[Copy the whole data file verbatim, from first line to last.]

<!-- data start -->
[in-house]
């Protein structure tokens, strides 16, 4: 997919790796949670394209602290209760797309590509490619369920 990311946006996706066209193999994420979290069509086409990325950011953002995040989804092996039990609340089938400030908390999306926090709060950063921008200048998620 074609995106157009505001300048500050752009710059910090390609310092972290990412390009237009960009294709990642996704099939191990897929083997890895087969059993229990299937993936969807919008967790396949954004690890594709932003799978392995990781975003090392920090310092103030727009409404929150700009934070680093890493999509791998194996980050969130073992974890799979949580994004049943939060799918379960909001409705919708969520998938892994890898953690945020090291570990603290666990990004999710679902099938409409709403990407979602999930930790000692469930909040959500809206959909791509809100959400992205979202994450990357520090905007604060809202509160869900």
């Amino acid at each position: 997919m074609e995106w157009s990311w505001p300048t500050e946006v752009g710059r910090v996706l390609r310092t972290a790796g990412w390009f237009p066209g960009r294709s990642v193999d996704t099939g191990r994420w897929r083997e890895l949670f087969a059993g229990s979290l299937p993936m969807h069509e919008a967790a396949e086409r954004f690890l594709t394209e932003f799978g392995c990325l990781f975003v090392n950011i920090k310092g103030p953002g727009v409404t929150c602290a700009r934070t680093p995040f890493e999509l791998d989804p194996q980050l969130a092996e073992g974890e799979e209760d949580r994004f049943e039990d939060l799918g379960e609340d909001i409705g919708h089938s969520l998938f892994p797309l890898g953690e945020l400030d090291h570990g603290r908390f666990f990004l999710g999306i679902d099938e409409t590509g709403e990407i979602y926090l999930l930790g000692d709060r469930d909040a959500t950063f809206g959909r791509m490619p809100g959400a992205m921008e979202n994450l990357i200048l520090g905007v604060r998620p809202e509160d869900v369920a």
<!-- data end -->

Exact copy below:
[in-house]
């Protein structure tokens, strides 16, 4: 997919790796949670394209602290209760797309590509490619369920 990311946006996706066209193999994420979290069509086409990325950011953002995040989804092996039990609340089938400030908390999306926090709060950063921008200048998620 074609995106157009505001300048500050752009710059910090390609310092972290990412390009237009960009294709990642996704099939191990897929083997890895087969059993229990299937993936969807919008967790396949954004690890594709932003799978392995990781975003090392920090310092103030727009409404929150700009934070680093890493999509791998194996980050969130073992974890799979949580994004049943939060799918379960909001409705919708969520998938892994890898953690945020090291570990603290666990990004999710679902099938409409709403990407979602999930930790000692469930909040959500809206959909791509809100959400992205979202994450990357520090905007604060809202509160869900």
């Amino acid at each position: 997919m074609e995106w157009s990311w505001p300048t500050e946006v752009g710059r910090v996706l390609r310092t972290a790796g990412w390009f237009p066209g960009r294709s990642v193999d996704t099939g191990r994420w897929r083997e890895l949670f087969a059993g229990s979290l299937p993936m969807h069509e919008a967790a396949e086409r954004f690890l594709t394209e932003f799978g392995c990325l990781f975003v090392n950011i920090k310092g103030p953002g727009v409404t929150c602290a700009r934070t680093p995040f890493e999509l791998d989804p194996q980050l969130a092996e073992g974890e799979e209760d949580r994004f049943e039990d939060l799918g379960e609340d909001i409705g919708h089938s969520l998938f892994p797309l890898g953690e945020l400030d090291h570990g603290r908390f666990f990004l999710g999306i679902d099938e409409t590509g709403e990407i979602y926090l999930l930790g000692d709060r469930d909040a959500t950063f809206g959909r791509m490619p809100g959400a992205m921008e979202n994450l990357i200048l520090g905007v604060r998620p809202e509160d869900v369920a």